Spectral Analysis Using a Deep-Memory Oscilloscope Fast Fourier

Spectral Analysis Using a Deep-Memory
Oscilloscope Fast Fourier Transform (FFT)
For Use with Infiniium 54830B Series
Deep-Memory Oscilloscopes
Application Note 1383-1
Table of Contents
Introduction . . . . . . . . . . . . . . . . . . . . . . . . 1
FFT Fundamentals . . . . . . . . . . . . . . . . . . 2
Discrete Fourier Transform . . . . . . . . 2
Sampling Effects . . . . . . . . . . . . . . . . . 4
Spectral Leakage and Windowing . . 6
Practical Considerations . . . . . . . . . . . . 8
Frequency Span and Resolution . . . . 8
Dynamic Range . . . . . . . . . . . . . . . . . 10
Averaging . . . . . . . . . . . . . . . . . . . . . . 13
Window Selection. . . . . . . . . . . . . . . 15
Equivalent Time Sampling . . . . . . . . 16
Application . . . . . . . . . . . . . . . . . . . . . . . 17
Characterizing an AM Signal. . . . . . 17
Selecting Sampling Rate and
Memory Depth. . . . . . . . . . . . . . . . . . 18
Scaling Time and Frequency . . . . . . 18
Resulting FFT Spectrum . . . . . . . . . . 19
Support, Services,
and Assistance . . . . . . . . . . . . . . . . . . . . 20
Many of today’s digital oscilloscopes include a Fast Fourier
Transform (FFT) for frequencydomain analysis. This feature is
especially valuable for oscilloscope users who have limited or
no access to a spectrum analyzer
yet occasionally need frequencydomain analysis capability. An
integrated oscilloscope FFT provides a cost effective, space saving alternative to a dedicated
spectrum analyzer. Though the
latter does exhibit better dynamic
range and less distortion, the digital oscilloscope offers several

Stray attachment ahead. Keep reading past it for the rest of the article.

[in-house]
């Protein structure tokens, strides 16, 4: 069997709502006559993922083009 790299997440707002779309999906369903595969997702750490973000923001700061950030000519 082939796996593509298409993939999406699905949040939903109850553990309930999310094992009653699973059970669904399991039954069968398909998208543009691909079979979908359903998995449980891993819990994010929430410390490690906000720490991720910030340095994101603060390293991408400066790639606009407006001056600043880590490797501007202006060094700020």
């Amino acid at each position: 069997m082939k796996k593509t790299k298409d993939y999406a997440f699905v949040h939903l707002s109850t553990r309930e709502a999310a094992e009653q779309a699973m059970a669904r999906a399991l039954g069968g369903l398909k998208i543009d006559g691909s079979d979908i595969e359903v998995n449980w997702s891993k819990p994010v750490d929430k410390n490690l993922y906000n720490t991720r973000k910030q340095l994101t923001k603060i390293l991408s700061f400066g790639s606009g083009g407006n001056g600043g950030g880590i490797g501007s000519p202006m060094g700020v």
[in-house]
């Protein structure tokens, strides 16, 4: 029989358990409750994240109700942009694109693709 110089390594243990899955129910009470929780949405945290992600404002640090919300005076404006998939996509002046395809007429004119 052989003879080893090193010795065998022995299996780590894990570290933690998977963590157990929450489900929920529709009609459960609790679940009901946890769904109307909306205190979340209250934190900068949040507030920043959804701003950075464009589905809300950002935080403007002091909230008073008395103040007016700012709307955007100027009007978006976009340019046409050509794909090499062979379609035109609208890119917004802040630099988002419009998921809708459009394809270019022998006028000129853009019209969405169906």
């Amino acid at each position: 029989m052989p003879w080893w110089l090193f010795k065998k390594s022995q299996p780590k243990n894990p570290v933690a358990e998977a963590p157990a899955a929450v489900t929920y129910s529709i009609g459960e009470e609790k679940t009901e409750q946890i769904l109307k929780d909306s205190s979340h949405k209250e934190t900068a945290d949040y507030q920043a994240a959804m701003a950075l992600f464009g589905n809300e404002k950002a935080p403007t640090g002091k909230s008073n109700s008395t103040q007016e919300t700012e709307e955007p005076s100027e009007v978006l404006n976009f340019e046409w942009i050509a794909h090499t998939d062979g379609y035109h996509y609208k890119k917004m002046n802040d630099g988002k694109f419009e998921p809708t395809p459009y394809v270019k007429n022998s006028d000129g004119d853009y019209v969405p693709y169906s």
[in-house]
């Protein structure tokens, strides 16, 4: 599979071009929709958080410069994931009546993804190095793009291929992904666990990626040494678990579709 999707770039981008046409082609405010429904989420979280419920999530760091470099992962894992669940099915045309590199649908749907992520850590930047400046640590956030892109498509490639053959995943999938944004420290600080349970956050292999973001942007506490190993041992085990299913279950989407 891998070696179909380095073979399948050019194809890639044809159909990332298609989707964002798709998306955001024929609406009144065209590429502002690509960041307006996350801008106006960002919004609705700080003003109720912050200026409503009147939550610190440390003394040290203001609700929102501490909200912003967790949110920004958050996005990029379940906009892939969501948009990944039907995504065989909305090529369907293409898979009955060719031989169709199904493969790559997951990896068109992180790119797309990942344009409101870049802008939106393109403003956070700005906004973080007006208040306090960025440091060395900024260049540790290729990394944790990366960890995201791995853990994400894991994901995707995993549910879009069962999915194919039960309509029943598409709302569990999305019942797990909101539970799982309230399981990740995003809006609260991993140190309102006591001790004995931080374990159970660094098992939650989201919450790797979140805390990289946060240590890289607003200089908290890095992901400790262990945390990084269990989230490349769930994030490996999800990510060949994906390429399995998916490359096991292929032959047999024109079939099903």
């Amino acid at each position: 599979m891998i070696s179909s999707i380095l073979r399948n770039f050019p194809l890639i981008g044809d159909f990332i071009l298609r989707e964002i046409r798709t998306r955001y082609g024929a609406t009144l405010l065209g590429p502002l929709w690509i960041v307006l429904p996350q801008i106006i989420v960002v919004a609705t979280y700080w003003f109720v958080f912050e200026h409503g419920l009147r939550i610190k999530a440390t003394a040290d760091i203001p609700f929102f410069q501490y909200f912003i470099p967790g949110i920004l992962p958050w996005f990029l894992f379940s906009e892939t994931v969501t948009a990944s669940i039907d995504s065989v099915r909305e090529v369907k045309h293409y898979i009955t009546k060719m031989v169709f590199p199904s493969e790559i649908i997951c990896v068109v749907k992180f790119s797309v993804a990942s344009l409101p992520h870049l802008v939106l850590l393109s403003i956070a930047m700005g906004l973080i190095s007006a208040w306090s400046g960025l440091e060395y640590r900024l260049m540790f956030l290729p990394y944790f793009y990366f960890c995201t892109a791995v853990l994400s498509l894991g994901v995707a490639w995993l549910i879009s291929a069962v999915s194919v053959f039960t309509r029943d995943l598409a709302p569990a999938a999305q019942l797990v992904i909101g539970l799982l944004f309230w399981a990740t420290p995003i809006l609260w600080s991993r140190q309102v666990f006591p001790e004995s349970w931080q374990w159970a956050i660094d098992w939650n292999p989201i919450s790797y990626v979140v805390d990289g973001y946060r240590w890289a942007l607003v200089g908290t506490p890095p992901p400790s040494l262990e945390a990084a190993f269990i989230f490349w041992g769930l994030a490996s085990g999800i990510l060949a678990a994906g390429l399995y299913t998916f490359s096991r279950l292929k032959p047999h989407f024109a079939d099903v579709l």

compelling benefits.1
The Agilent Technologies
Infiniium 54800 Series digital
oscilloscopes include FFT functions for computing both magnitude and phase. Several useful
features assist in spectral analysis. Controls adjust memory
depth, sampling rate, vertical
scale and horizontal scale of the
FFT. Automatic measurements
and markers measure spectral
peak frequencies and magnitudes
as well as deltas between peaks.
The Infiniium Help system provides extensive information on
FFT theory and application.
Several features designed primarily for time-domain analysis are
also useful for the FFT. Display
traces can be annotated and
saved to a file. The oscilloscope
configuration can be saved and
recalled as a setup file. Functions can be chained together to
perform complex tasks, such as
computing the average, maximum or minimum of several FFT
spectrums. Measurement statistics are available for computing
the mean and standard deviation
of a measurement over several
acquisitions. With all this capability, the oscilloscope FFT provides a very convenient tool for
spectral analysis.
The deep-memory Infiniium
54830B family of oscilloscopes
enable an increase in the record
length of the FFT, which in turn
improves the frequency spectrum estimate. Longer record
lengths provide finer frequency
resolution and better dynamic
range. By upgrading the processor speed and improving the efficiency of the FFT algorithm, the
Infiniium deep-memory oscilloscopes can perform FFTs on long
records very quickly.
FFT Fundamentals
This application note begins
with a discussion of FFT fundamentals and highlights those
characteristics that are important
for understanding FFT-based
spectral analysis. It goes on to
explain practical considerations
for using an oscilloscope FFT
for spectral analysis and
techniques that can be used to
improve dynamic range and
accuracy. Finally, it concludes